This Best Roasted Beet Salad recipe is one easy way to enjoy beets and reap their nutrition benefits in a delicious side dish.
I recently picked up the book Flavor Bible, which has been an amazing read and resource when I’m stumped with recipe development. Beets have always been a tricky vegetable to create recipes around—partly because I’m not a huge fan of their flavor and partly because of the texture.
All that to say, after reading the chapter on which flavors go with beets best, I felt inspired to whip up this super simple salad that obviously tastes great! To start, you’ll wash, peel and roast the beets in olive oil with sea salt and pepper. Roasting beets helps bring out the sweetness compared to when you eat them raw it’s very earthy.
The base of the salad is the best component in my opinion. Endive gives this salad a super crunchy and sturdy bite along with a slightly bitter flavor which bounces off the roasted beets so well. In addition to these two, you’ll make a simple dijon mustard vinaigrette with fresh thyme, garlic, shallots, balsamic vinegar, and olive oil. The salad is finished when you top it off with crunchy and tart pomegranate seeds, voila!
In making this salad, there are a couple of tricks to it. If you plan to make it ahead of time to serve later, I recommend storing the beets tossed in the dressing separately, then upon serving adding fresh endive leaves to the mix.
Another way you can make this if you’re planning ahead several days in advance by just roasting the beets is to leave all components of this dish stored in separate containers (i.e. beets, dressing, endive) and then toss them together upon serving.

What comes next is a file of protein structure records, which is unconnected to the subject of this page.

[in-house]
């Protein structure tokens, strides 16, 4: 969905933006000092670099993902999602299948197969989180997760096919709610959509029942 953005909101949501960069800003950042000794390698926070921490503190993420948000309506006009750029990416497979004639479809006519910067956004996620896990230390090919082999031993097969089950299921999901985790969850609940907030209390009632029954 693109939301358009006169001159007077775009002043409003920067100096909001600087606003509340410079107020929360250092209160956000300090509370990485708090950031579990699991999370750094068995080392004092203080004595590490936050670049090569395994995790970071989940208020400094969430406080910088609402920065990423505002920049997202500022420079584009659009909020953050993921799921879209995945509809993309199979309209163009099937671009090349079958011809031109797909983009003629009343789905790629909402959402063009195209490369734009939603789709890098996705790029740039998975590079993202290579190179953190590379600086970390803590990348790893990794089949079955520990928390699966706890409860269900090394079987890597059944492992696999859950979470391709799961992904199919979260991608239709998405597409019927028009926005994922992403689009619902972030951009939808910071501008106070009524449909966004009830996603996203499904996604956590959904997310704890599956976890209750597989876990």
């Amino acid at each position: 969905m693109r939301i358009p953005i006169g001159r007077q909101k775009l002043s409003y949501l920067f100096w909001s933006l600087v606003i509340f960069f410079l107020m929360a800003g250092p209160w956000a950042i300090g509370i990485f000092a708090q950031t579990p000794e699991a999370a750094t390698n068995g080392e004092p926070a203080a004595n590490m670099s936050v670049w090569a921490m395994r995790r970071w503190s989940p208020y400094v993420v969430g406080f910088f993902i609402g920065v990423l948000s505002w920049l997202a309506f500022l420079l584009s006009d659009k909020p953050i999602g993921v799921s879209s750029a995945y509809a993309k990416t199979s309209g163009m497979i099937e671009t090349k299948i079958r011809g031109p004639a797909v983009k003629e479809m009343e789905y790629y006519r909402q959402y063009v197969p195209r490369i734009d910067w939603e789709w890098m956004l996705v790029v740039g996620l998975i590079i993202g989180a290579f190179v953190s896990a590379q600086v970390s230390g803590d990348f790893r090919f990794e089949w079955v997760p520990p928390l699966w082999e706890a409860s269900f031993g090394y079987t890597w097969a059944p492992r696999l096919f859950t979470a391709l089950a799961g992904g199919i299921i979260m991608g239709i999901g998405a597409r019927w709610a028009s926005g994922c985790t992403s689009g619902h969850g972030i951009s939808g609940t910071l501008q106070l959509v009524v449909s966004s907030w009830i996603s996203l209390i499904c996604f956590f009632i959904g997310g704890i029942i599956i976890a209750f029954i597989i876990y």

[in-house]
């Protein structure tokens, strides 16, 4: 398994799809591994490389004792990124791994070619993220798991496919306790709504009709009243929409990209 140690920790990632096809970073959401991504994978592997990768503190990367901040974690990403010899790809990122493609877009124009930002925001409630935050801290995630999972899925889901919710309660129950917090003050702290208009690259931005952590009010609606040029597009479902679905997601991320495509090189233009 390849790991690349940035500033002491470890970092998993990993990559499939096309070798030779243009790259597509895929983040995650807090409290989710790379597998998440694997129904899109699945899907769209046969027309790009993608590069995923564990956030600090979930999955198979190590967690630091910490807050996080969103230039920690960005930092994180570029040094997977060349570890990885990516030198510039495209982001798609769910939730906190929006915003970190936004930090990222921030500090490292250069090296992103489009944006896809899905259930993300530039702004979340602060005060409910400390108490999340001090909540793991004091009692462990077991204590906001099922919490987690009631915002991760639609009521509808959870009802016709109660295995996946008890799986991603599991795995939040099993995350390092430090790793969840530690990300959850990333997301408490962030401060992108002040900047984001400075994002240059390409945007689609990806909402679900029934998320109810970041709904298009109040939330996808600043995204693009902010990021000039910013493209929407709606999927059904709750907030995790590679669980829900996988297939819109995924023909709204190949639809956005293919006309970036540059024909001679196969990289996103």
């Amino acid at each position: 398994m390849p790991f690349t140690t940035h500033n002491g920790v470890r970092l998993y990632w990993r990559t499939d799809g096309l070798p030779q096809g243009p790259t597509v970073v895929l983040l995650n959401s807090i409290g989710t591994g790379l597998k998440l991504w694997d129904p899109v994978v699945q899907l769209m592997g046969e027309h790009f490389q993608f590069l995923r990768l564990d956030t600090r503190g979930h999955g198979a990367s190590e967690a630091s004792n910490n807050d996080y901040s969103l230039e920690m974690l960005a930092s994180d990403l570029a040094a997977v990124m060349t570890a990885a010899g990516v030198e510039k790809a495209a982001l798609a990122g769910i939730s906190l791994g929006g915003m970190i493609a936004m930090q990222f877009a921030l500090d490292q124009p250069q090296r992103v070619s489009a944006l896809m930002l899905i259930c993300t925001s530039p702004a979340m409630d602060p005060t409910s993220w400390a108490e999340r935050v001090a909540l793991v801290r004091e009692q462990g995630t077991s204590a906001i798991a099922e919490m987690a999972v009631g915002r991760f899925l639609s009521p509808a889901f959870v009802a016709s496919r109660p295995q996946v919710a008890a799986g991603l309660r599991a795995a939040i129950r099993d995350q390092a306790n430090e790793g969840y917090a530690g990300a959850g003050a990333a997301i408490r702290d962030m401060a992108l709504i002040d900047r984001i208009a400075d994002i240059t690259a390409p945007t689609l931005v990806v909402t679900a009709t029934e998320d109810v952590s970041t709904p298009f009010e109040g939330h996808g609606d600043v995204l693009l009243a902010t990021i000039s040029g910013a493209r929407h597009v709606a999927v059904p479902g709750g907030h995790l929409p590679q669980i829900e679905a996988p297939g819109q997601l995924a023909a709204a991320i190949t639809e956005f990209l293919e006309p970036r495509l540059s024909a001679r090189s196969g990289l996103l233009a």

Beets are great to incorporate into our diets for anti-inflammatory and detoxification benefits. Beets support detoxification mainly in Phase 2 detoxification (there are two phases), which involves the enzyme glutathione-s-transferase a.k.a. GST.
GST’s basically work to “catch” and “hook up” unwanted toxic substances in our bodies with nutrients- this allows the toxins to become water soluble and neutralized from the nutrients, therefore safe for the body to excrete through your urine or other processes.
A note about detoxification: detoxification is a daily practice and a lifelong habit, which I strongly practice and recommend to my clients as well. Detoxification can’t occur simply by doing a “cleanse” for one week- our bodies actually do a tremendous job at detoxifying our bodies through multiple channels if we give them space, nutrients, proper practices to enhance, and time to do so. Beets are great to provide the body with ample amounts of antioxidants needed.
Both rosemary and thyme have health benefits and are nutritious! Take rosemary for example which is one of the most aromatic herbs. In fact, you might find that it infuses more aroma than flavor in dishes. I love how its needle-like leaves pair with hearty grain bowls, potato dishes, casseroles, soups, and even popcorn.
Rosemary is rich in the antioxidant, carnosol, which has been shown to have chemopreventive properties. Essentially, it means that its antioxidant qualities can help prevent cancer. What’s more, this study suggests that carnosol can help inhibit the growth of osteosarcoma cells (cancer of the bone) and be used as part of a therapy for cancer.